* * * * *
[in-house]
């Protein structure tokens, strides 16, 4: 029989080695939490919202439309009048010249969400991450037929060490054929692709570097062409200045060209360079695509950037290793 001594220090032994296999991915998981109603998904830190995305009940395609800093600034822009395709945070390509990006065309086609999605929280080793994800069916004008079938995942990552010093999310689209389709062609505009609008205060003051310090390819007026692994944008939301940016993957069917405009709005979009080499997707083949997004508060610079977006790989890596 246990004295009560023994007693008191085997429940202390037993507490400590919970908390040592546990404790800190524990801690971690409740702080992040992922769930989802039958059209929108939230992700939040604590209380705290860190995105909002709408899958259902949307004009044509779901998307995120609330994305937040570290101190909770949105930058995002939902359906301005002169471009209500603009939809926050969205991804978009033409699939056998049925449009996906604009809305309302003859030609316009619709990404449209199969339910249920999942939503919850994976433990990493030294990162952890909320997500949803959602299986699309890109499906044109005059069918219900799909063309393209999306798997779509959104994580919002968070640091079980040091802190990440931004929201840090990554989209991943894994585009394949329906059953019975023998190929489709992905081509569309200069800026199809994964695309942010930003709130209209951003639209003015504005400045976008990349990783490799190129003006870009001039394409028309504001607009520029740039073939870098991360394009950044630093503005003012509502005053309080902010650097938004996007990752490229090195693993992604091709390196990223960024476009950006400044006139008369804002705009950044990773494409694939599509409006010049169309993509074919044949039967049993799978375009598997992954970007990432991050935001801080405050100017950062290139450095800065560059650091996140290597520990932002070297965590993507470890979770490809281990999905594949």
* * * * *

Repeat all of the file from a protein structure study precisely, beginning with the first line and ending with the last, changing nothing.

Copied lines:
[in-house]
């Protein structure tokens, strides 16, 4: 029989080695939490919202439309009048010249969400991450037929060490054929692709570097062409200045060209360079695509950037290793 001594220090032994296999991915998981109603998904830190995305009940395609800093600034822009395709945070390509990006065309086609999605929280080793994800069916004008079938995942990552010093999310689209389709062609505009609008205060003051310090390819007026692994944008939301940016993957069917405009709005979009080499997707083949997004508060610079977006790989890596 246990004295009560023994007693008191085997429940202390037993507490400590919970908390040592546990404790800190524990801690971690409740702080992040992922769930989802039958059209929108939230992700939040604590209380705290860190995105909002709408899958259902949307004009044509779901998307995120609330994305937040570290101190909770949105930058995002939902359906301005002169471009209500603009939809926050969205991804978009033409699939056998049925449009996906604009809305309302003859030609316009619709990404449209199969339910249920999942939503919850994976433990990493030294990162952890909320997500949803959602299986699309890109499906044109005059069918219900799909063309393209999306798997779509959104994580919002968070640091079980040091802190990440931004929201840090990554989209991943894994585009394949329906059953019975023998190929489709992905081509569309200069800026199809994964695309942010930003709130209209951003639209003015504005400045976008990349990783490799190129003006870009001039394409028309504001607009520029740039073939870098991360394009950044630093503005003012509502005053309080902010650097938004996007990752490229090195693993992604091709390196990223960024476009950006400044006139008369804002705009950044990773494409694939599509409006010049169309993509074919044949039967049993799978375009598997992954970007990432991050935001801080405050100017950062290139450095800065560059650091996140290597520990932002070297965590993507470890979770490809281990999905594949």